Judge recesses court-martial in Iceland airman's murder
July 15, 2006
ARLINGTON, Va. — The curtain came down temporarily Friday on the court-martial of an airman accused of murdering a fellow airman, with the presiding judge calling a recess so both teams could gather additional material to bolster their cases.
On Thursday evening, the presiding judge, Air Force Col. William Burd, called a recess until Aug. 16.
The trial will determine the fate of 20-year-old Airman Calvin Hill from Warren, Ohio, who is facing the death penalty in the alleged murder of 20-year-old Airman 1st Class Ashley Turner on Aug. 14, 2005.
At the time of her death, Turner was waiting to testify against Hill in a court-martial in which he stood accused of stealing more than $2,000 from her by using her bank card.
Because Hill is facing the death penalty, military law requires a 12-person jury to hear his case. Four of those members can be enlisted, if Hill chooses.
Hill has plenty of time to decide, because the heart of his court-martial — the period in which the jury is seated and listening to testimony, presentation of evidence and arguments from the defense and the prosecution — is still at least eight weeks away, according to legal staffers from the judge advocate’s office of the 11th Wing at Bolling Air Force Base, where the trial is being held.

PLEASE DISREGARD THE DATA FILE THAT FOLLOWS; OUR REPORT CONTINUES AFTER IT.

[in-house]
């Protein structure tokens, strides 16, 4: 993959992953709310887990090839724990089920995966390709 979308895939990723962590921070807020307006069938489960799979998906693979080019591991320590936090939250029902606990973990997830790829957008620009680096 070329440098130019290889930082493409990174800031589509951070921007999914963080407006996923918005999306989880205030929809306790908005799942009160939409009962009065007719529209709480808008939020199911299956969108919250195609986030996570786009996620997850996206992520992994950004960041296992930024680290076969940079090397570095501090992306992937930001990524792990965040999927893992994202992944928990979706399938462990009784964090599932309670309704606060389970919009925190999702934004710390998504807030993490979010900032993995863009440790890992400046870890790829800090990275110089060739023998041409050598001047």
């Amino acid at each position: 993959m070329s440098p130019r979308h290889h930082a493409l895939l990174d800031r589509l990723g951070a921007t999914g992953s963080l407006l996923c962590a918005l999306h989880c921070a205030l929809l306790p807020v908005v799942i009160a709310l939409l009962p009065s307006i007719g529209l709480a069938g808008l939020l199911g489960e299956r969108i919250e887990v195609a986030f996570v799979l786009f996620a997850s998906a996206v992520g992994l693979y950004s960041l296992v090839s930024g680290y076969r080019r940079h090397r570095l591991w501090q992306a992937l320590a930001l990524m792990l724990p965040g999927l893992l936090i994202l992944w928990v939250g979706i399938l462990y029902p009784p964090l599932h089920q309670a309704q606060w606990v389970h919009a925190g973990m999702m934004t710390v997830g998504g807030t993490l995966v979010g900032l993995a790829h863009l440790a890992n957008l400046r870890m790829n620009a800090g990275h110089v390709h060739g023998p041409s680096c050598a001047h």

“Best guess at this point is early October” for the jury to be seated and opening arguments to begin, an 11th Wing paralegal said Thursday. The paralegal asked not to be named because he is not an official spokesman for the base or for Hill’s case.
But first, the court martial has to complete its “motions hearing,” a procedure that takes place in front of a judge, but before a jury is seated.
The motions hearing began July 12 and continued late into July 13, during which time the defense asked Burd to make some decisions that, had he ruled differently, would have dramatically changed the outcome of the case.
First, Burd turned down the defense’s motion to throw the case out completely (the defense had argued Hill’s right to a speedy trial had been violated.
Next, he declined the defense’s motion that the judge order a new Article 32 hearing, the military’s equivalent of a grand jury investigation.
During such hearings, the convening authority listens to witnesses, looks at available evidence, and then rules on which charges have sufficient evidence to merit going to a full-blown court martial.
The defense has also asked the judge to release Hill from his pre-trial confinement at Quantico Marine Corps Base, Va., where he has been held under maximum security conditions since May 15, or allow Hill to go elsewhere in the military prison system.
The law says that individuals are innocent until they are proven guilty, but that’s not the way Hill is being treated, Hill’s lead defense lawyer, Capt. Melanie Keiper, told the judge Thursday.
“He is being treated worse than people who are convicted felons.”